Monday, 28 March 2016

Boris' Air Pollution Legacy

At the end of Boris' term, London is still experiencing high levels of illegal air pollution with health impacts for tens of thousands of Londoners. His response to this has been to propose a scheme he's called the 'Ultra Low Emission Zone' (ULEZ). This article looks in to the details of this, why it isn't going to give us clean air and what different mayoral candidates are proposing:

  • The Ultra Low Emissions Zone (ULEZ) and the Congestion Charge Zone (CCZ) are referring to the same small area of central London. Essentially the ULEZ is an update on the CCZ with additional environmental considerations. 
  • It means vehicles have to be at the latest EU standards (Euro 6 for diesels, Euro 4 for petrol), So this doesn't ban diesels.
  • It begins in 2020.

Other measures to reduce air pollution:

Currently the mayor has just got buses to the Euro 4 standard at the end of 2015 (by retrofitting Euro 3). The mayor has pinned his hopes on Euro 6 and so many of the buses in service are two generations older and very significantly dirtier.


It is obvious that the proposed ULEZ is coming in too late, lacks of decisive action and will fail to make any significant improvement apart from in a very limited area of central London.

Mayoral Candidates:

Zac (Conservative): Backing Boris' inadequate plans and promising more of the same.

Sadiq (Labour): Although showing a willingness to go further than Boris, his policies currently lack decisive action to deliver clean air for all Londoners. 
  • Consult on bringing forward the Ultra-Low Emission Zone and expanding it along major arterial routes or a wider section of central London. Lack of details on what he would like to introduce.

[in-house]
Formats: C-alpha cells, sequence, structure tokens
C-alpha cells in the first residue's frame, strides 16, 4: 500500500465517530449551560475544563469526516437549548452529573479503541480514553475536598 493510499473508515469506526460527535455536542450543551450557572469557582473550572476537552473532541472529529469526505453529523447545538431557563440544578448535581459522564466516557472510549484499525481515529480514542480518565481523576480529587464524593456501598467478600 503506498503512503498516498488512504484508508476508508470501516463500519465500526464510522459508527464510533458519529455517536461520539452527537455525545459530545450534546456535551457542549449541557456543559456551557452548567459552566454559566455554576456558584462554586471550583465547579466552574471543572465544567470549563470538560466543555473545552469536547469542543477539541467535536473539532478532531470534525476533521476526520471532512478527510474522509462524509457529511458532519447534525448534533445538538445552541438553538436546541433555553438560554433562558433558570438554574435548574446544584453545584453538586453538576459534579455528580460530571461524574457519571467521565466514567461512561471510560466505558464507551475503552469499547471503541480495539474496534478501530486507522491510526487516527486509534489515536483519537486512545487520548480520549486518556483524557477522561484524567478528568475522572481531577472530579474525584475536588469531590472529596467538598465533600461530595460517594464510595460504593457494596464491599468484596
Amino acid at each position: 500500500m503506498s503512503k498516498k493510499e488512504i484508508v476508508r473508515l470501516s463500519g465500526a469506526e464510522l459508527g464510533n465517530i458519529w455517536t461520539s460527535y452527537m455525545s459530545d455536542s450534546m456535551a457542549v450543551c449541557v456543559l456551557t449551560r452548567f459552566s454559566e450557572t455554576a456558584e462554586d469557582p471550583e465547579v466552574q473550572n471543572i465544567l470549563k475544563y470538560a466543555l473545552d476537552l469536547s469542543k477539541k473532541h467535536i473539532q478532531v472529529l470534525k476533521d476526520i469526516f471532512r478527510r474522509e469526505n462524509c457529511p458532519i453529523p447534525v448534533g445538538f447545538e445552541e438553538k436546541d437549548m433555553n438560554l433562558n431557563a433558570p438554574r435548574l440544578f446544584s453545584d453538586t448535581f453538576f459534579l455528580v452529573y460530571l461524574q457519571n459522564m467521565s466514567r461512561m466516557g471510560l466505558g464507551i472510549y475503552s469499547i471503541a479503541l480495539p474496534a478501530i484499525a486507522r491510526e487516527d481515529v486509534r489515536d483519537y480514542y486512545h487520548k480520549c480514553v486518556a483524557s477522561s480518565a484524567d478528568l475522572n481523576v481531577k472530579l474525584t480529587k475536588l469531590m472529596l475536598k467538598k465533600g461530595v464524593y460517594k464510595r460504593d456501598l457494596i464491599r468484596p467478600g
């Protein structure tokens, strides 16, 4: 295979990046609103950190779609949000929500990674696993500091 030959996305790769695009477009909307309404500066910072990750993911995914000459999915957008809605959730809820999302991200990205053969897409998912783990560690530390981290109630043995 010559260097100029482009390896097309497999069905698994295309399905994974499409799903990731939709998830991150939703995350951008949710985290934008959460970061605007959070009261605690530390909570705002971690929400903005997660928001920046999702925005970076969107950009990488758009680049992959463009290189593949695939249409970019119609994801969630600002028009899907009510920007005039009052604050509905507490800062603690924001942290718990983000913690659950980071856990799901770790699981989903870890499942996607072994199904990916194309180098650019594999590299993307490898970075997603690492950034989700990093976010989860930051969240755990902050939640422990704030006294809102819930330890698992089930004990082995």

• Call upon the Government to introduce a diesel vehicle scrappage scheme to support those who wish to change to a greener car. But not using his mayoral powers to ban these vehicles...
  • Deliver the electric charging infrastructure, in partnership with the private sector, necessary for a major expansion in the use of electric vehicles.
Caroline (Lib Dems): Caroline Pidgeon's experience as an assembly member shows in her policies for clean air, which they say aren't just ambitious, but are deliverable in practice by a future mayor:

  • Immediately add a £2:50 surcharge for diesels in the zone,
  • Start the ULEZ in 2018 (2 years earlier)
  • Ban diesel vehicles up to and including double-decker buses (not HGVS, presumably due to lack of alternatives) from the zone by 2024

Sian (Green Party): The Green Party are proposing a raft of policies to tighten up and improve the ULEZ in addition to making sure it is expanded to a wider area. This includes:

  • Immediately introduce a higher congestion charge for all but the cleanest vehicles in central London, to create a Very Low Emission Zone. We will invite boroughs to opt in some or all of their area to expand this zone into illegally polluted parts of inner and outer London.
  • Begin consultation immediately on a scheme to replace the ULEZ that will cover all of London and be effective in complying with the law. This could be combined with the new traffic demand management scheme we will develop to replace the Congestion Charge. 


While Sadiq is clearly leading Zac with his ambition for clean air, neither of the leading candidates are proposing decisive action on air pollution. In contrast, both the Liberal Democrats and the Greens are proposing immediate actions which would start giving us cleaner air from day one with plans to tighten the rules significantly over the next 5 years.

However in order to improve the health of the millions of Londoners living away from the centre, it's clear that clean air measures must be applied far beyond the limited zone currently proposed.

If you want to highlight the problem of air pollution, Stop Killing Cyclists are holding an Air Pollution Protest outside the Department for Transport on the 27th April - gathering from 5pm, main  action 6-6:30, join after work, details here:

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